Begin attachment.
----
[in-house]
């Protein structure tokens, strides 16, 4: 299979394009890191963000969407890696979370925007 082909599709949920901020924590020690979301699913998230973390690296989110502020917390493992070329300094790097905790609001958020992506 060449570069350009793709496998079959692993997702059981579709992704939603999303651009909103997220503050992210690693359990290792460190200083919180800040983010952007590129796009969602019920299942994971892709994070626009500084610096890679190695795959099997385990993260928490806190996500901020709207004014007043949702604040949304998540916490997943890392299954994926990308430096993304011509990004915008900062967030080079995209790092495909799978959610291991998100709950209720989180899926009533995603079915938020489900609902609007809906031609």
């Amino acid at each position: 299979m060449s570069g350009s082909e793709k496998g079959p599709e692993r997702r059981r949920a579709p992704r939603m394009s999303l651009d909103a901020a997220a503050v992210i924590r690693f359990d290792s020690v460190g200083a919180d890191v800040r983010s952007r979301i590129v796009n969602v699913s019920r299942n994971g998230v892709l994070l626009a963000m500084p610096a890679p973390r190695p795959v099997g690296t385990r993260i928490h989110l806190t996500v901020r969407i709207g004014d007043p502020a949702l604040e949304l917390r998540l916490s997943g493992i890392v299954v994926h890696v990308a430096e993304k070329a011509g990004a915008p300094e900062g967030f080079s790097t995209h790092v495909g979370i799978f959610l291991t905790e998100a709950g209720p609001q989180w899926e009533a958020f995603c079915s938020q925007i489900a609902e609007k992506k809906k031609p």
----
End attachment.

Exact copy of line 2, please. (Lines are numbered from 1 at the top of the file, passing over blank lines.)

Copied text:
């Protein structure tokens, strides 16, 4: 299979394009890191963000969407890696979370925007 082909599709949920901020924590020690979301699913998230973390690296989110502020917390493992070329300094790097905790609001958020992506 060449570069350009793709496998079959692993997702059981579709992704939603999303651009909103997220503050992210690693359990290792460190200083919180800040983010952007590129796009969602019920299942994971892709994070626009500084610096890679190695795959099997385990993260928490806190996500901020709207004014007043949702604040949304998540916490997943890392299954994926990308430096993304011509990004915008900062967030080079995209790092495909799978959610291991998100709950209720989180899926009533995603079915938020489900609902609007809906031609």